By Amanda Alexander
As I write this article, I am less than a week away from delivering my second child. Thanks to a simple blood test, I’ve known since I was about fourteen weeks pregnant that I am expecting a boy. The blood test is routinely offered to pregnant women to screen for any genetic concerns. It’s non-invasive, and I opted to have it done so that I could be as prepared as possible to meet the needs of my child. The test is able to detect the sex of the fetus, amongst other things, because, beginning very early in pregnancy, fetal cells cross the placental barrier and actually circulate in the bloodstream of the mother. The phenomenon is known as microchimerism.
Despite the report from the blood test, I wasn’t entirely convinced I was having a boy until I saw the evidence for myself on the ultrasound scans conducted when I was twenty weeks pregnant. I was skeptical because, about six months before I conceived this child, I had a miscarriage. According to what I was able to learn from internet searches about microchimerism, the miscarriage occurred after fetal cells would have begun to circulate in my blood. What surprised me was how long those stem cells could remain in my body: for the rest of my life. Even though two months after a pregnancy ends fetal cells are no longer detectable in the mother’s blood, they have been detected in the mother’s organs decades later.
Our scientific understanding of microchimerism is still developing, but we know that there are at least three different types of microchimerism. Fetal microchimerism refers to the presence of fetal DNA in the mother; maternal microchimerism describes the phenomenon of maternal cells found in the woman’s children (thought to occur as a result of breastfeeding); and third type of microchimerism results from the transfer of DNA material between twins while they are still in the womb. A recent study even found evidence of a fourth type of microchimerism called grandmaternal microchimerism in which genetic material from a grandmother was found in fetal cord blood.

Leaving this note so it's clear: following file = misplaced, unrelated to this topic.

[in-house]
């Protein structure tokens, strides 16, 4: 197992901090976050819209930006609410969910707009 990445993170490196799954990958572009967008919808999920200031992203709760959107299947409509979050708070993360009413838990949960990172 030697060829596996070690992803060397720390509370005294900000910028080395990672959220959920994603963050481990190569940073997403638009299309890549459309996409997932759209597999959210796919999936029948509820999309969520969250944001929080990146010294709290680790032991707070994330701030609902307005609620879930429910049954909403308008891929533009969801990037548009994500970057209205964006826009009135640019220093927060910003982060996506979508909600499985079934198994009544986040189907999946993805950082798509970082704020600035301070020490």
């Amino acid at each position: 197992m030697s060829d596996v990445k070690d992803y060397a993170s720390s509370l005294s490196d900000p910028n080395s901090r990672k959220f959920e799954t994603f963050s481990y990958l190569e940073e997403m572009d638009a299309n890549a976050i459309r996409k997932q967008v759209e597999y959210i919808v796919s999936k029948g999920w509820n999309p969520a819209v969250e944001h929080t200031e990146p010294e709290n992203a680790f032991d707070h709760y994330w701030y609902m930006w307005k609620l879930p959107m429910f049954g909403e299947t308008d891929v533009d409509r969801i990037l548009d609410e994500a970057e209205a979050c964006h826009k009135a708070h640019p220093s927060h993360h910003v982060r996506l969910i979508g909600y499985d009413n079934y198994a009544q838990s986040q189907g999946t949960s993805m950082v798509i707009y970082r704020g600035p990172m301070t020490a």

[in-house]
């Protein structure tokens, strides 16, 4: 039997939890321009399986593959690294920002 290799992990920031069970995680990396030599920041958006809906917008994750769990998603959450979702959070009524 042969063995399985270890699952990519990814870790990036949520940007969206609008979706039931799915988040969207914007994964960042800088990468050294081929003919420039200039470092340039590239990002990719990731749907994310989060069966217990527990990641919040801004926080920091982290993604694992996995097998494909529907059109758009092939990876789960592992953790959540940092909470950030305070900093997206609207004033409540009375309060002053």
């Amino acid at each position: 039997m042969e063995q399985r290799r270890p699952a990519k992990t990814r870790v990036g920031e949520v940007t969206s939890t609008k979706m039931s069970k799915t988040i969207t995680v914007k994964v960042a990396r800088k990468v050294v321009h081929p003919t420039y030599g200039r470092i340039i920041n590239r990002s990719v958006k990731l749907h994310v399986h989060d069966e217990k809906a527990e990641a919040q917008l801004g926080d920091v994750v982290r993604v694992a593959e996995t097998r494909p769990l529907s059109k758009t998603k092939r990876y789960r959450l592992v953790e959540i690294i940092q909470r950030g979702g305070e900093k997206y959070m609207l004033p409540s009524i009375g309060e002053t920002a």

Scientists who study these different types of microchimerism seek to understand not just how the genetic material is transferred, but also the long-term effects of the presence of one person’s genetic material in another individual. Some studies of fetal microchimerism suggest that the continued presence of fetal cells in the mother after a pregnancy has ended may explain the higher prevalence of autoimmune diseases in women. However, other studies suggest that these fetal cells may act as stem cells in the mother’s body and actually help to repair damage caused by disease. The presence of maternal cells in female children is thought to give them a reproductive advantage.
My own reflection on the possibility that a child’s cells could remain in a mother’s body for the rest of the mother’s life has, as you probably suspect, taken me down a number of different paths. At a profoundly personal level, there is a great sense of comfort and joy in knowing that, regardless of the outcomes of my pregnancies, I may carry some part of my children with me always.
At a more speculative level, I have found myself wondering how microchimerism might shed light on our Catholic belief that Mary was assumed bodily into Heaven. It is very possible that cells from Jesus’ body remained in Mary’s body even after she gave birth. The connection between mother and Son at the point of what would have been her death would not just have been spiritual, but also truly physical. Perhaps what happened at that moment was triggered by those cells, and that physical connection is what gave Mary such a unique relationship to her resurrected Son’s body that her own body was assumed into Heaven.
These thoughts are, of course, speculative and in no way meant as an apologetic defense, let alone a definitive explanation of one of the great mysteries of our faith. While I appreciate the potential of microchimerism to explain the mystery of the Assumption, what resounds in my heart is instead a promise: “Behold, I am with you always, until the end of the age” (Matthew 28:20).
Amanda Alexander is currently the Director of the Department of Ministry Formation Institute for the Diocese and a parishioner of St. Adelaide in Highland. She has a Ph.D. in systematic theology and has taught at numerous Catholic universities.